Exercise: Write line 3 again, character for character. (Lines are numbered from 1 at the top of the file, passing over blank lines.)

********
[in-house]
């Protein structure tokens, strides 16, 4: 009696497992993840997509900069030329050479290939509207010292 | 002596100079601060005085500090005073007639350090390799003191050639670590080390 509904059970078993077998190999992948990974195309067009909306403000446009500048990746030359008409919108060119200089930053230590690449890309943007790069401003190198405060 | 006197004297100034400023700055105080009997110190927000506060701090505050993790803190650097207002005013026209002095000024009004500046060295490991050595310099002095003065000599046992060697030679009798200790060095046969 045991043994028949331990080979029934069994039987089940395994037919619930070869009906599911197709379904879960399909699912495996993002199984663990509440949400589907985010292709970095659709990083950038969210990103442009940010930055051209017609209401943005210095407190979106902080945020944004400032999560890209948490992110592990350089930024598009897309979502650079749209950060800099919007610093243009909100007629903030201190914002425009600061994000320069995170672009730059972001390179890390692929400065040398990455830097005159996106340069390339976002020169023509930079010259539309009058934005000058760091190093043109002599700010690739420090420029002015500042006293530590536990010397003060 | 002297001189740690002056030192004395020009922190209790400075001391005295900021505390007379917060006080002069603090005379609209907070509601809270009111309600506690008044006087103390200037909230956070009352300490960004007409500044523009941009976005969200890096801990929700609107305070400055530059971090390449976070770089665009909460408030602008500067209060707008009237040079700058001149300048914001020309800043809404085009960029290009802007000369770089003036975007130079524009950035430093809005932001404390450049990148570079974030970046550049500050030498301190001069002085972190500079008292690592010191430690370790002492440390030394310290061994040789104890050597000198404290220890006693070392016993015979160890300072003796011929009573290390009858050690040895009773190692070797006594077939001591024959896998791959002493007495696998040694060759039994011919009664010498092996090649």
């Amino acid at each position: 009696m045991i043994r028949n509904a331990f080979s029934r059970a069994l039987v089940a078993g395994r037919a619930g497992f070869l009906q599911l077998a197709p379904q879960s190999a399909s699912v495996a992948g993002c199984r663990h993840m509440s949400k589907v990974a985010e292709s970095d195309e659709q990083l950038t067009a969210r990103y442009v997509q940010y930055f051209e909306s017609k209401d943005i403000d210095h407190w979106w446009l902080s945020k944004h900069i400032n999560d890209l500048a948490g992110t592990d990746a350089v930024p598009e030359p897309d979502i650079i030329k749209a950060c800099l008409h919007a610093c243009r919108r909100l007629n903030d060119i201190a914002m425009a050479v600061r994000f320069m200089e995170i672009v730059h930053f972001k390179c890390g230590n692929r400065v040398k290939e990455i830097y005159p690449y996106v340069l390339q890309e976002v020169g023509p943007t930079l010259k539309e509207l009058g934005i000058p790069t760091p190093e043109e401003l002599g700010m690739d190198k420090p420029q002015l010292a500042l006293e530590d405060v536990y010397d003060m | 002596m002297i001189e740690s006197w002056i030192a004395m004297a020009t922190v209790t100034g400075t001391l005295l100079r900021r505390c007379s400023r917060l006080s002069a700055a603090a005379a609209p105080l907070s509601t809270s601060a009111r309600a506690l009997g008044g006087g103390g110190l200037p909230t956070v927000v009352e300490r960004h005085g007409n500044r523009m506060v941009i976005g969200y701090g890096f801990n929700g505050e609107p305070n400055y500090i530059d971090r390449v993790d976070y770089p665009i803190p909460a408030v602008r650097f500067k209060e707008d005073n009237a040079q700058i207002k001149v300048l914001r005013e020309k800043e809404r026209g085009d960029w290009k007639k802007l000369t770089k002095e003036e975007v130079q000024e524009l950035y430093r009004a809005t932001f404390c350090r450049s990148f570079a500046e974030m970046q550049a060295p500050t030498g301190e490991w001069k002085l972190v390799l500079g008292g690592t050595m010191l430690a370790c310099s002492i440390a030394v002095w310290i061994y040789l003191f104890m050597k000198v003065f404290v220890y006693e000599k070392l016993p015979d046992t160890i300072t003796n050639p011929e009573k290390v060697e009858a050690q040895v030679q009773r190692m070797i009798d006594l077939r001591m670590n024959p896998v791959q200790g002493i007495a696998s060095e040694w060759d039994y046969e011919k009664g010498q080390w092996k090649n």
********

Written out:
């Amino acid at each position: 009696m045991i043994r028949n509904a331990f080979s029934r059970a069994l039987v089940a078993g395994r037919a619930g497992f070869l009906q599911l077998a197709p379904q879960s190999a399909s699912v495996a992948g993002c199984r663990h993840m509440s949400k589907v990974a985010e292709s970095d195309e659709q990083l950038t067009a969210r990103y442009v997509q940010y930055f051209e909306s017609k209401d943005i403000d210095h407190w979106w446009l902080s945020k944004h900069i400032n999560d890209l500048a948490g992110t592990d990746a350089v930024p598009e030359p897309d979502i650079i030329k749209a950060c800099l008409h919007a610093c243009r919108r909100l007629n903030d060119i201190a914002m425009a050479v600061r994000f320069m200089e995170i672009v730059h930053f972001k390179c890390g230590n692929r400065v040398k290939e990455i830097y005159p690449y996106v340069l390339q890309e976002v020169g023509p943007t930079l010259k539309e509207l009058g934005i000058p790069t760091p190093e043109e401003l002599g700010m690739d190198k420090p420029q002015l010292a500042l006293e530590d405060v536990y010397d003060m | 002596m002297i001189e740690s006197w002056i030192a004395m004297a020009t922190v209790t100034g400075t001391l005295l100079r900021r505390c007379s400023r917060l006080s002069a700055a603090a005379a609209p105080l907070s509601t809270s601060a009111r309600a506690l009997g008044g006087g103390g110190l200037p909230t956070v927000v009352e300490r960004h005085g007409n500044r523009m506060v941009i976005g969200y701090g890096f801990n929700g505050e609107p305070n400055y500090i530059d971090r390449v993790d976070y770089p665009i803190p909460a408030v602008r650097f500067k209060e707008d005073n009237a040079q700058i207002k001149v300048l914001r005013e020309k800043e809404r026209g085009d960029w290009k007639k802007l000369t770089k002095e003036e975007v130079q000024e524009l950035y430093r009004a809005t932001f404390c350090r450049s990148f570079a500046e974030m970046q550049a060295p500050t030498g301190e490991w001069k002085l972190v390799l500079g008292g690592t050595m010191l430690a370790c310099s002492i440390a030394v002095w310290i061994y040789l003191f104890m050597k000198v003065f404290v220890y006693e000599k070392l016993p015979d046992t160890i300072t003796n050639p011929e009573k290390v060697e009858a050690q040895v030679q009773r190692m070797i009798d006594l077939r001591m670590n024959p896998v791959q200790g002493i007495a696998s060095e040694w060759d039994y046969e011919k009664g010498q080390w092996k090649n």